Anchors

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keith.barton
Anchors

Anchors

Hi all, having just bought ‘Star’ and looked at the Fortress FX7 anchor supplied with the boat was amazed that it only weighs 1.8kg. I know the chain does most of the work. My question is: would we be better with a 4kg Rocna Vulcan which sets first time nearly every time and, according to test results holds really well. I would be considering the 4kg due to the potential difficulty of getting up back up! I think the recommended size for the length of a Mac is 9kg, but would I ever get it back without a windlass?

john.pompei
Hi Keith

Hi Keith

I think I have the same anchor as you it’s made of Aluminium.

I have not used mine so also would be interested to hear from anyone who has.

The review of this version of the Fortress are good.

Regards

John

ASHANTI 2008M

dave.newton
 

I have a 7kg Manson Supreme rigged to deploy from the cockpit. Never had any trouble getting it back (so far).
I also have the original 1.9kg Fortress as a kedge. I've only ever used that as a beach hook having dropped the Manson and rigged as a running mooring. The Rocna and Manson style anchors do work very well.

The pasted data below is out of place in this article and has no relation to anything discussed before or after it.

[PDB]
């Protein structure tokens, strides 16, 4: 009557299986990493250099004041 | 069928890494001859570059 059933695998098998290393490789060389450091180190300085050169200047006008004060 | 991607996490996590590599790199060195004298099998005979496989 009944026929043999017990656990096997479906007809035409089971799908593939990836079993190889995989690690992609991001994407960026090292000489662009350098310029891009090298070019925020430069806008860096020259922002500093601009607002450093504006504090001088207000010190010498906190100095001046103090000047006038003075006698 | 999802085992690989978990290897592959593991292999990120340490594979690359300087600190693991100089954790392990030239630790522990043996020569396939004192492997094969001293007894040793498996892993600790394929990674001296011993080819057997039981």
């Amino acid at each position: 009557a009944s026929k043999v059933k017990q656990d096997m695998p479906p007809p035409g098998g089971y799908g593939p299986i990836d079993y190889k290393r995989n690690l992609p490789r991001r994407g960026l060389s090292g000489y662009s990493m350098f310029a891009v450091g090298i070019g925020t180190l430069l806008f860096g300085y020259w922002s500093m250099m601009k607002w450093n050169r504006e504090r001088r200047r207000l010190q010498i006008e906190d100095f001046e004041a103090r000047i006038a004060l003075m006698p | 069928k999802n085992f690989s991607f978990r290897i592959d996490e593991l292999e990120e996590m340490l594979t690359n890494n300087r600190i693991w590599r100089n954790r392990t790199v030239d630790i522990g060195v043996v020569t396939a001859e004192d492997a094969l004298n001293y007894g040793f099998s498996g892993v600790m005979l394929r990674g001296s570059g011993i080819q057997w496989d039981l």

The recommended anchor sizes are often a bit on the cautious side. Depends a lot if you intend to anchor during a storm or just for a few hours over lunch. You can get holding force figures from anchor suppliers but they will include a significant weight of chain. As a guide here are the loading figures for a Mac based on various scope lengths and wind speeds:

Guidance
Use Scope Max Wind Beaufort Holding force required for Mac26
Lunch 3:1 15 kt f4 175 lb 80 kgf
Overnight 5:1 30 kt f7 700 lb 318 kgf
Gale 8:1 42 kt f8 Gale 1372 lb 624 kgf
Storm 10:1 55 kt f10 Storm 2353 lb 1069 kgf

Dave.

Dave Newton Sailbadthesinner

rick.jones
rick.jones's picture
Hi Keith

Hi Keith

Could you add the details of your new boat to your account please? Click on My Account on the right, and see the instructions on this page in the user guide. There's also information on the Edit Boat page that the instructions take you to.

Thanks

Rick Jones (Treasurer) 1994 Mac 19 "White Lightning", Isle of Wight

mike.clarke
If we are in relatively

If we are in relatively shallow water and not staying overnight we use a trip line on our anchor which makes breaking it out easy even in heavy thick mud. I just rig a lightish line to a bouy (fender) with about 1.5 x the depth of water. It works great with our fortress anchor (FX11 I think as it just fits the deck locker) and about 6 -8 meters of relatively heavy 8mm chain. If overnight I would make sure that the trip line cant snag anything including the anchor line when the tide changes. I like the fortress anchor and short chain rig as it stores easily in the bow locker of our 26M without adding a load of weight at the bow and is easy to handle. I also have a one size down Fortress (FX7)as a kedge without a chain as it can be thrown quite a long way (or rowed out with a tender) to pull us off if lightly grounded (should the need arise).